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Faunas of Arunachal Pradesh - 3 New Species of Frogs Discovered in 2023

06 Mar,2023 03:58 PM, by: Posy Lui
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In another new finding, three new species named Amolopschanakya, Amolopstawang, and Amolopsterraorchis have been recently discovered in Arunachal Pradesh. These species were collected earlier from three different locations in Arunachal Pradesh between 2018 and 2019 and have been recently identified as new frog species.

The three new species of cascade frogs have been found in Arunachal Pradesh by scientists from the Zoological Survey of India (ZSI) and St. Anthony's College in Shillong, Meghalaya. These discoveries were made by a team that included Dr.BhaskarSaikia and Bikramjit Sinha of the Zoological Survey of India, Shillong; Dr. KP Dinesh and Shabnam Ansari of the Zoological Survey of India, Pune; and Dr. MA Laskar of St. Anthony's College, Shillong. The report of the findings has been published in the recent edition of the research journal Records of the Zoological Survey of India.

Scientifically named Amolopsterraorchis, which translates to the one from "the land of orchids" (terra = land, orchis = orchid, in Latin), it was collected from the Sessa Orchid Sanctuary; consequently, scientists have also proposed the name "Sessa Cascade Frog" as a common English name for the species. Amolopstawang has been named after the Tawang district in which this species was discovered, while the Amolopschanakya frog was discovered in a small creek in Chakpa village, in the Dirang administrative circle of West Kameng district, after dusk. To recognize the contributions of a famous Indian polymath to society, scientists have proposed that the third frog be named Chanakya's cascade frog as the common English name and Chanakyajharnamedak as the species' Hindi name, an appropriate and interesting name after Chanakya of the Maurya Empire.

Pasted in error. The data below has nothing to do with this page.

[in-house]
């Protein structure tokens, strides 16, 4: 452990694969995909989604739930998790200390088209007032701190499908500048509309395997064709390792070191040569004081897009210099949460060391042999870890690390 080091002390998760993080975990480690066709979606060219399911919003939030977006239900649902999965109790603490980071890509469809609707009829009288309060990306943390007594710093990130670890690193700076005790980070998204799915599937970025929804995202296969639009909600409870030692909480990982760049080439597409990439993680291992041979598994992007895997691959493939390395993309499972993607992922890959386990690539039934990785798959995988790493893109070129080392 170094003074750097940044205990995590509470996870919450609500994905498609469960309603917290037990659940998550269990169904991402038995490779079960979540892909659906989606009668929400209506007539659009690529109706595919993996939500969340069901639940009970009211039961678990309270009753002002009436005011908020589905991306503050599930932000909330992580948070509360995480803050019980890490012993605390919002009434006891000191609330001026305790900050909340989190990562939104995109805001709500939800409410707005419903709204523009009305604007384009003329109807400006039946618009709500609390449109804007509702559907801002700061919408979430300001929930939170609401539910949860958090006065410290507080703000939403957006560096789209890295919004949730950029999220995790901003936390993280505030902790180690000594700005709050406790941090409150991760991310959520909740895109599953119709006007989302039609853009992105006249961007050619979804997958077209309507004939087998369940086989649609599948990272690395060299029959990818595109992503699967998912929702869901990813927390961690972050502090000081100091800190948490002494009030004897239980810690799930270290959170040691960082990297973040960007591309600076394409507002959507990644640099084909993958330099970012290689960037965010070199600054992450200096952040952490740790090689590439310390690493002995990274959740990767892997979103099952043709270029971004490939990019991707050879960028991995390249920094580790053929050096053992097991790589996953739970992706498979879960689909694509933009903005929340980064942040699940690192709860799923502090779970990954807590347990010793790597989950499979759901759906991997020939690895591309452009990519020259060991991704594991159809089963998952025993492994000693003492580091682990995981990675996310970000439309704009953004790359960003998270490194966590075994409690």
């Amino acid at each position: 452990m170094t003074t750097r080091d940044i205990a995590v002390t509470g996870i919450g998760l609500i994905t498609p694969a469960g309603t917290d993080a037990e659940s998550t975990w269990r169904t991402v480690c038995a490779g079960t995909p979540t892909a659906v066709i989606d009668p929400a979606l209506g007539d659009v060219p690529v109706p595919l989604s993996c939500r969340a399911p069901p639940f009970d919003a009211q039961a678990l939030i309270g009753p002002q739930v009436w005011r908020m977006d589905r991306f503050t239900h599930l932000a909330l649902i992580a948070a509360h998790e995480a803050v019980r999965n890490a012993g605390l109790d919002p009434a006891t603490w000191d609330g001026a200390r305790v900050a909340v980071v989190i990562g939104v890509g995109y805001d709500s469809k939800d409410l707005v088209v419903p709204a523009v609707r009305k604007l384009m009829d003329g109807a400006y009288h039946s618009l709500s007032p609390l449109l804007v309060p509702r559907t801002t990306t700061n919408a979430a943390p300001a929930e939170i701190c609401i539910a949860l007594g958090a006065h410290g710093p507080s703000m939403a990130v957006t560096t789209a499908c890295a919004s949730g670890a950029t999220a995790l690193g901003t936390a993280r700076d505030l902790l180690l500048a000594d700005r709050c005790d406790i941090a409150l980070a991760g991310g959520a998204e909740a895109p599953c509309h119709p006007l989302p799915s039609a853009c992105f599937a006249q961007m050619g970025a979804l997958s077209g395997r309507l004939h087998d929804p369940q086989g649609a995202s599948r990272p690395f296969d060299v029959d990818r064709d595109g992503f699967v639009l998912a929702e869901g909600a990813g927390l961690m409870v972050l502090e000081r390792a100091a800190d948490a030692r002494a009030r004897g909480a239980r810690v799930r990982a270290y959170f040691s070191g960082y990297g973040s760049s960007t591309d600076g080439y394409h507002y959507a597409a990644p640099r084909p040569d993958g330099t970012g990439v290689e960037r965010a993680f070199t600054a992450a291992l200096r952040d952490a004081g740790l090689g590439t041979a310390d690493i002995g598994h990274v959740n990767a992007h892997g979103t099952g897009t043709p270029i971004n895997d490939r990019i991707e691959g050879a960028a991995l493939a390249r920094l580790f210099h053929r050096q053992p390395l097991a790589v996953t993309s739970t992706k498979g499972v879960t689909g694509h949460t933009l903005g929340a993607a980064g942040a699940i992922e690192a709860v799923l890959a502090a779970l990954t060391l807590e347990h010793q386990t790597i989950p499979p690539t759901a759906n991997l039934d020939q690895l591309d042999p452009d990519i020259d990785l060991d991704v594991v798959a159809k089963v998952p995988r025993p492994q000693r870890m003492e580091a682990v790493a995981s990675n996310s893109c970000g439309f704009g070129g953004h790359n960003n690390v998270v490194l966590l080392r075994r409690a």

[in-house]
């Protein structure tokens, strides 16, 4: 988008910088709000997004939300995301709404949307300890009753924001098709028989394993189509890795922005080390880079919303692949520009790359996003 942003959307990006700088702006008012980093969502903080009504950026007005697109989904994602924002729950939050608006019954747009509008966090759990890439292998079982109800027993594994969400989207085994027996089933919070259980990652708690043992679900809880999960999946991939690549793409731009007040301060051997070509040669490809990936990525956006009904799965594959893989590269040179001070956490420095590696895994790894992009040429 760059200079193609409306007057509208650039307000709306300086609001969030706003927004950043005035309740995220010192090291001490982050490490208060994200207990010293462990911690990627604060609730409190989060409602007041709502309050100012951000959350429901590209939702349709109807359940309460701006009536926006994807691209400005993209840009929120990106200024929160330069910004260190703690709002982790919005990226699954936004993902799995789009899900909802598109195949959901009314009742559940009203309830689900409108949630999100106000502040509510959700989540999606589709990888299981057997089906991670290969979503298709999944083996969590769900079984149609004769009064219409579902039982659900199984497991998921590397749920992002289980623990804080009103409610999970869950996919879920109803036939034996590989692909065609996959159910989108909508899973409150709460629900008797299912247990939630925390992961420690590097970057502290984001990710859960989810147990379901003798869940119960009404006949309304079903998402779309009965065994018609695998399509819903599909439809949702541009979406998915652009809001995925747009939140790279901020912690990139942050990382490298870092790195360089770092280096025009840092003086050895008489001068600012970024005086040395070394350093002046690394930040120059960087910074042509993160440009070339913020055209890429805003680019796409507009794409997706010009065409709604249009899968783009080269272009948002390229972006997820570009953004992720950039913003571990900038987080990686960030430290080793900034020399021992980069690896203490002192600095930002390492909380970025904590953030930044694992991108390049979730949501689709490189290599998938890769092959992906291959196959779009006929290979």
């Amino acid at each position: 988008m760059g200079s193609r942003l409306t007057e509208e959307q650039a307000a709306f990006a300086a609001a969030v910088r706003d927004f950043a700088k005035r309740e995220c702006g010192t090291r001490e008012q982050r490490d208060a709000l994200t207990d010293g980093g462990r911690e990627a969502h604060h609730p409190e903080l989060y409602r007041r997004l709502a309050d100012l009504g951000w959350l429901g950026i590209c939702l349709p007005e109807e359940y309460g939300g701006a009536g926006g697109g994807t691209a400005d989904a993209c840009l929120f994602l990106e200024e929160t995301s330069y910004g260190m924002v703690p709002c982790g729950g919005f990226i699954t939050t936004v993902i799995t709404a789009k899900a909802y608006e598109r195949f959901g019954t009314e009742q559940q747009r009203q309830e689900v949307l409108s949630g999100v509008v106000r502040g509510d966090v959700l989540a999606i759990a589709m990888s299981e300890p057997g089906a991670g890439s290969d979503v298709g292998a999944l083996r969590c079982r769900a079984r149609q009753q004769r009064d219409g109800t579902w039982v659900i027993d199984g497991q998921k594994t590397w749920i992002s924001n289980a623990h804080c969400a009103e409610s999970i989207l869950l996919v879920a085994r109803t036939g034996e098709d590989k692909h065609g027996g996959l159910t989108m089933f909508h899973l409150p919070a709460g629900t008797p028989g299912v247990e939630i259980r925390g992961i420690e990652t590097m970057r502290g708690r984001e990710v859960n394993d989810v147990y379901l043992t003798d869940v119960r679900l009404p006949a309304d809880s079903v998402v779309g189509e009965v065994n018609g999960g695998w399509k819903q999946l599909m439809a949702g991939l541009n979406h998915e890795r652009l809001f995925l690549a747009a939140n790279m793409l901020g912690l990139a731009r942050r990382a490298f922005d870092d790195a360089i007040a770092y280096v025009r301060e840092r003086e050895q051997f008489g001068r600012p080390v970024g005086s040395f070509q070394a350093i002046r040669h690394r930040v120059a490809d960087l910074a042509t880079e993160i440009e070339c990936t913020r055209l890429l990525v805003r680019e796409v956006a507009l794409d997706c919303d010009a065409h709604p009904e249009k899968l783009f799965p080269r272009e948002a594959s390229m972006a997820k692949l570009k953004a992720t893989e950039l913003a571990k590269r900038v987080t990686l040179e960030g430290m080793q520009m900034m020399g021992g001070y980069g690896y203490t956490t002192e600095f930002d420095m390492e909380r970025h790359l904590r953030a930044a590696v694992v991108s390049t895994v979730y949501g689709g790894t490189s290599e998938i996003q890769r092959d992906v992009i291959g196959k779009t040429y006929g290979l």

Scientifically, all three of the newly discovered species are categorized as associates of the Ranidae family of frogs, which includes the cascade-dwelling genus Amolops. The species of Amolops are morphologically enigmatic, making it challenging to identify them solely by morphology and colour; in the current work, DNA barcoding technologies are employed to support the identifications of the new species. In addition, the team's researchers claim that they have presented a phylogenetic tree for the Indian species of Amolops for the first time, along with molecular information from species from nearby countries.

Arunachal Pradesh is a hilly and uncharted territory that presents many hurdles for explorers, yet the state's abundance of new experiences and open doors for exploration continues to draw researchers and tourists from beyond the region.

 

Disclaimer: The opinions expressed in this article are those of the author's. They do not purport to reflect the opinions or views of The Critical Script or its editor.

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